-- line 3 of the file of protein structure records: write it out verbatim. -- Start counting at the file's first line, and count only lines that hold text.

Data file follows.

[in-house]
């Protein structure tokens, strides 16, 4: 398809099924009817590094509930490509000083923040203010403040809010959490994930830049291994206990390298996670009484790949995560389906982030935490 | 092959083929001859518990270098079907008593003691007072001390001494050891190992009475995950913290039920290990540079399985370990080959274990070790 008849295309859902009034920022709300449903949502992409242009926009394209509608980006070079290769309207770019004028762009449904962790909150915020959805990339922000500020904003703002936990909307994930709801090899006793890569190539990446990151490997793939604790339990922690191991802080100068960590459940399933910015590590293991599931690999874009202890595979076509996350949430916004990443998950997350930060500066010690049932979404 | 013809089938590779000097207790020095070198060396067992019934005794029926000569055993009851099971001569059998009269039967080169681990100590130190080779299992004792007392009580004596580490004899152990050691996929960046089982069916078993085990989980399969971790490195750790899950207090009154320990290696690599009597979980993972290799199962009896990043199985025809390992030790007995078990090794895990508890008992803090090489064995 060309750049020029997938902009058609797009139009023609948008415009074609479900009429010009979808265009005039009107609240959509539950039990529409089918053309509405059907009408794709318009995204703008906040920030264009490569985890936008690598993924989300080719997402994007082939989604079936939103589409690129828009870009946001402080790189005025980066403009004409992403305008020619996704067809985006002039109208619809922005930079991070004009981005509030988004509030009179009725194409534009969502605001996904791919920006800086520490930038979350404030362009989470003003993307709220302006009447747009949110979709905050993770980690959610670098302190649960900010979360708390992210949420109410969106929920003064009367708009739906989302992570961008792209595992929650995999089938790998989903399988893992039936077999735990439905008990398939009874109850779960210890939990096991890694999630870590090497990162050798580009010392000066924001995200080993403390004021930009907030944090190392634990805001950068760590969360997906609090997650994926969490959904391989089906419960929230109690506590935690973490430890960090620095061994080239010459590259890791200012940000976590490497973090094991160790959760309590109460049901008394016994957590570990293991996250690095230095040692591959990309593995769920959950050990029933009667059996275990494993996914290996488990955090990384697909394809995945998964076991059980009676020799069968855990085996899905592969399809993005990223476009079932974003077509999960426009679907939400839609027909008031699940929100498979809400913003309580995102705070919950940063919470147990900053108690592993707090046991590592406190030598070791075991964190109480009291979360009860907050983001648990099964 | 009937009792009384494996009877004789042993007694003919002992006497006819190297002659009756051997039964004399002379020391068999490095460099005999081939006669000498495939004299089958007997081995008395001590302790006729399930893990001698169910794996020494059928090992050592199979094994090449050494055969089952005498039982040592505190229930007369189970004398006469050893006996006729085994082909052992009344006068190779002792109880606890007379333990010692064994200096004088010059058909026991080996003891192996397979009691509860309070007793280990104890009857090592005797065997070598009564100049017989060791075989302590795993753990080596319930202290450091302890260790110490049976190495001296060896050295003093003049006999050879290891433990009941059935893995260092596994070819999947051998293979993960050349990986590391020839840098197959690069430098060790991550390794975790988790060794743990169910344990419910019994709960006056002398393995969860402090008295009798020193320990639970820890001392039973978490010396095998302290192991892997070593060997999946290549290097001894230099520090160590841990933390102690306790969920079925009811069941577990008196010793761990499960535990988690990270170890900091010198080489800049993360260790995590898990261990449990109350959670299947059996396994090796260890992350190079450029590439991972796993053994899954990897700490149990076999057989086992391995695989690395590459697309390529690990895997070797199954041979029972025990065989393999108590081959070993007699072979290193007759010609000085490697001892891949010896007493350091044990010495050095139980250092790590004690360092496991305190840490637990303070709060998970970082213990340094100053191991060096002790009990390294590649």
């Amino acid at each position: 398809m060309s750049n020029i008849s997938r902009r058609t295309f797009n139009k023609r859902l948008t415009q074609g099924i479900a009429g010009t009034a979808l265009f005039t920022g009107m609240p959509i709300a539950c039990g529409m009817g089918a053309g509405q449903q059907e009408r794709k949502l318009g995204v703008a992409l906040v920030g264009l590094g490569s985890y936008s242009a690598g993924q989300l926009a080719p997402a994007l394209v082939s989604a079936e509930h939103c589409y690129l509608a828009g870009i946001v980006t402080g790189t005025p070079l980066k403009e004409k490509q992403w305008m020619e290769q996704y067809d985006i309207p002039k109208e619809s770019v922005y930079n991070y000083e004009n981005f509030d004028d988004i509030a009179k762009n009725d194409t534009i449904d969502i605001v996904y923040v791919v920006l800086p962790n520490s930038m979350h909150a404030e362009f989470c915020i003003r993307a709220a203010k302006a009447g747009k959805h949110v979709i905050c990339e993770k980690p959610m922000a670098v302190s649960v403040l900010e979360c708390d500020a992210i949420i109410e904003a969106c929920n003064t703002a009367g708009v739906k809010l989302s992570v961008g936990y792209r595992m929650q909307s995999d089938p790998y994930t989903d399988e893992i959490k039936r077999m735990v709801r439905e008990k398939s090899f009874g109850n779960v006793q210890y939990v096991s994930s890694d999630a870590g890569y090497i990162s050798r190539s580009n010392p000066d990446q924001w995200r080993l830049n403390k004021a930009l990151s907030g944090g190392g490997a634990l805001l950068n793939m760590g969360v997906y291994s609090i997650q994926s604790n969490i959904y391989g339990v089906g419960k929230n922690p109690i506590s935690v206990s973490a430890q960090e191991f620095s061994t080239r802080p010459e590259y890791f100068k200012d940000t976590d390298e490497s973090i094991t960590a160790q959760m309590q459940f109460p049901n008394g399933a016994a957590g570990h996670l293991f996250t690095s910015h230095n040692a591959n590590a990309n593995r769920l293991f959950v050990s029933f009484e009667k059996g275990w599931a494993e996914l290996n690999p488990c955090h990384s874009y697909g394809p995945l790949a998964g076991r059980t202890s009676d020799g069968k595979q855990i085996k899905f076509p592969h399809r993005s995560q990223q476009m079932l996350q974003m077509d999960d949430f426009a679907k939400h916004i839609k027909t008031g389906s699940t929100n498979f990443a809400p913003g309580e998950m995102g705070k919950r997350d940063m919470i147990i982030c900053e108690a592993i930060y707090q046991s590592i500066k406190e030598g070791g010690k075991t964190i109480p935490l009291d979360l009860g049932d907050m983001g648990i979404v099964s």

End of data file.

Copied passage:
């Amino acid at each position: 398809m060309s750049n020029i008849s997938r902009r058609t295309f797009n139009k023609r859902l948008t415009q074609g099924i479900a009429g010009t009034a979808l265009f005039t920022g009107m609240p959509i709300a539950c039990g529409m009817g089918a053309g509405q449903q059907e009408r794709k949502l318009g995204v703008a992409l906040v920030g264009l590094g490569s985890y936008s242009a690598g993924q989300l926009a080719p997402a994007l394209v082939s989604a079936e509930h939103c589409y690129l509608a828009g870009i946001v980006t402080g790189t005025p070079l980066k403009e004409k490509q992403w305008m020619e290769q996704y067809d985006i309207p002039k109208e619809s770019v922005y930079n991070y000083e004009n981005f509030d004028d988004i509030a009179k762009n009725d194409t534009i449904d969502i605001v996904y923040v791919v920006l800086p962790n520490s930038m979350h909150a404030e362009f989470c915020i003003r993307a709220a203010k302006a009447g747009k959805h949110v979709i905050c990339e993770k980690p959610m922000a670098v302190s649960v403040l900010e979360c708390d500020a992210i949420i109410e904003a969106c929920n003064t703002a009367g708009v739906k809010l989302s992570v961008g936990y792209r595992m929650q909307s995999d089938p790998y994930t989903d399988e893992i959490k039936r077999m735990v709801r439905e008990k398939s090899f009874g109850n779960v006793q210890y939990v096991s994930s890694d999630a870590g890569y090497i990162s050798r190539s580009n010392p000066d990446q924001w995200r080993l830049n403390k004021a930009l990151s907030g944090g190392g490997a634990l805001l950068n793939m760590g969360v997906y291994s609090i997650q994926s604790n969490i959904y391989g339990v089906g419960k929230n922690p109690i506590s935690v206990s973490a430890q960090e191991f620095s061994t080239r802080p010459e590259y890791f100068k200012d940000t976590d390298e490497s973090i094991t960590a160790q959760m309590q459940f109460p049901n008394g399933a016994a957590g570990h996670l293991f996250t690095s910015h230095n040692a591959n590590a990309n593995r769920l293991f959950v050990s029933f009484e009667k059996g275990w599931a494993e996914l290996n690999p488990c955090h990384s874009y697909g394809p995945l790949a998964g076991r059980t202890s009676d020799g069968k595979q855990i085996k899905f076509p592969h399809r993005s995560q990223q476009m079932l996350q974003m077509d999960d949430f426009a679907k939400h916004i839609k027909t008031g389906s699940t929100n498979f990443a809400p913003g309580e998950m995102g705070k919950r997350d940063m919470i147990i982030c900053e108690a592993i930060y707090q046991s590592i500066k406190e030598g070791g010690k075991t964190i109480p935490l009291d979360l009860g049932d907050m983001g648990i979404v099964s």